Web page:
Certainly, there have been other morally upright and selfless people across the broad landscape of history. You can name many throughout history like Mohandas Gandhi and Martin Luther King, Jr. But then, they were both strongly influenced by the life and tactics of Jesus. While they are each celebrated for their own selfless achievements, none have the same level of recognition and uniquely deserved celebrity as that one man who lived his simple life in a dusty backwater quarter of the Roman Empire two thousand years ago.

When I woke up to see the centrality of love in the call to faith, I knew that so much of what I had seen for 33 years had been distractions preventing me from seeing the reality of God.

But just knowing is far from doing. Understanding is not application. I had to act. I did so in terms of the faith heritage I had known since childhood. While I found belief difficult, the demonstration of that faith was even more so. According to my understanding, the act of baptism is a necessity for anyone professing to be a disciple of this Jesus. The most primitive expression of baptism is immersion in water, which I found to be a little on the odd side. “What good could being dipped in water do?” I wondered over and over. In the Bible, Peter says that baptism is not merely a physical bathing, a washing of the flesh. It is the answer or appeal of a good conscience to God.

Now, I am not here to debate the form of or formula for baptism. I submitted to it because it was a command, and because I wanted to be counted among the true followers, not merely an adherent to the faith, watching from outside the comfort of the warming glow of the knowledge and experience of Jesus. I knew that I was not worthy of any special dispensation of any great exception. Therefore, I submitted, willingly, in full belief, for the right reasons and not just “fire insurance,” and with great relief, I might add.

So, with respect to Jesus, I am what I am because he is who he is. I am a Christian in the most elemental sort of way, realizing and accepting that this is the fundamental defining relationship of my entire experience of faith. That I am considered a part of a church is a consequence of that definitive relationship. To profess a conversion to a particular church is contrary to the teaching of scripture: upon one’s acceptance of, and submission to the rule of God, in essence becoming a citizen of that kingdom of Heaven, one is added to the church in the universal sense. One then joins in fellowship with a congregation of those with a similar faith largely for education, edification, comfort, service, support—in essence to look out for each other, spiritually, as a matter of course, and physically as necessity may dictate.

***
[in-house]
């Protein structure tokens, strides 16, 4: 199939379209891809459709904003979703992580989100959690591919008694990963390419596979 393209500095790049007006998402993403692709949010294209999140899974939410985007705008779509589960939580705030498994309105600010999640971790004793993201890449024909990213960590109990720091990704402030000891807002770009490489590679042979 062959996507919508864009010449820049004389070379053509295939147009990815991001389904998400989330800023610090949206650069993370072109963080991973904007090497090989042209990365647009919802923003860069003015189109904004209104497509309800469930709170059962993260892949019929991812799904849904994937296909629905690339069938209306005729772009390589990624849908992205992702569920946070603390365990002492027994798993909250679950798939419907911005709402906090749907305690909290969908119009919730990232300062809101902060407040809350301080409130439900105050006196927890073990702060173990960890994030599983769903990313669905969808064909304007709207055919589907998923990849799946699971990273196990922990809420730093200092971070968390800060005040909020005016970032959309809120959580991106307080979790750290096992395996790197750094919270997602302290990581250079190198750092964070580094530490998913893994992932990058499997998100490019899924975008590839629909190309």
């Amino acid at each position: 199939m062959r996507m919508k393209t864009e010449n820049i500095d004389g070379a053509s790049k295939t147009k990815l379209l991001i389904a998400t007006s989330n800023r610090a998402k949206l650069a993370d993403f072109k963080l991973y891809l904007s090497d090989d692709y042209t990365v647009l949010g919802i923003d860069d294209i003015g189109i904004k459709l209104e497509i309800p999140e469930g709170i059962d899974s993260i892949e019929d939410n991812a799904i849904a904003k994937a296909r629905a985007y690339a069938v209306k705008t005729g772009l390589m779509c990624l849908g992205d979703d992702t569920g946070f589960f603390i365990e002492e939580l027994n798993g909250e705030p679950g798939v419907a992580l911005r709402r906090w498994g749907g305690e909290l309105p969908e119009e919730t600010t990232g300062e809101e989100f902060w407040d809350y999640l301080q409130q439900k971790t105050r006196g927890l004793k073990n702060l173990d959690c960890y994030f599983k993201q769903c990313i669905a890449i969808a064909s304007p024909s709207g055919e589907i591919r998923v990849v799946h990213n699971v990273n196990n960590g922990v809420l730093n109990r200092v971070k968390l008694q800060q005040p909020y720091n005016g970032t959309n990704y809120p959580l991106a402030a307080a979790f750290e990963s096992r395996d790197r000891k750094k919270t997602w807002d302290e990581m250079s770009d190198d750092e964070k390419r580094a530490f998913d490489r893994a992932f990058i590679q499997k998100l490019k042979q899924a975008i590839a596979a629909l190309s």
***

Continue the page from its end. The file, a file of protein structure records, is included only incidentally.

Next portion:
I know for most people, especially those for whom faith comes easy, my story is not very inspiring. But it is my story. I have seen similar stories from others who were ostensibly skeptics, yet deeper down, honest and sensitive and sensible seekers. The most notable of such, and one responsible for the conversion to Christianity of many thousands of others like him was none other than that great master Christian apologist of the 20th century, C.S. Lewis. His book, Mere Christianity, is a landmark of reason, in which he rationally argues for Christianity in the universal sense, and does not proselytize for any particular denomination. I highly recommend the book for anyone seeking clarification of the validity of the Christian faith on the grand scale. It is worth the investment of time, if indeed you are serious about knowing.

And though knowing is not the same thing as doing, it certainly helps to know what you are doing. Asking the right questions of God and yourself, that is the beginning of your own wonderful journey into a life of faith. But you’ll never reach your destination if you never take the first step. Faith may not come easy, but it can grow. And the possibilities it affords are endless, timeless and eternal.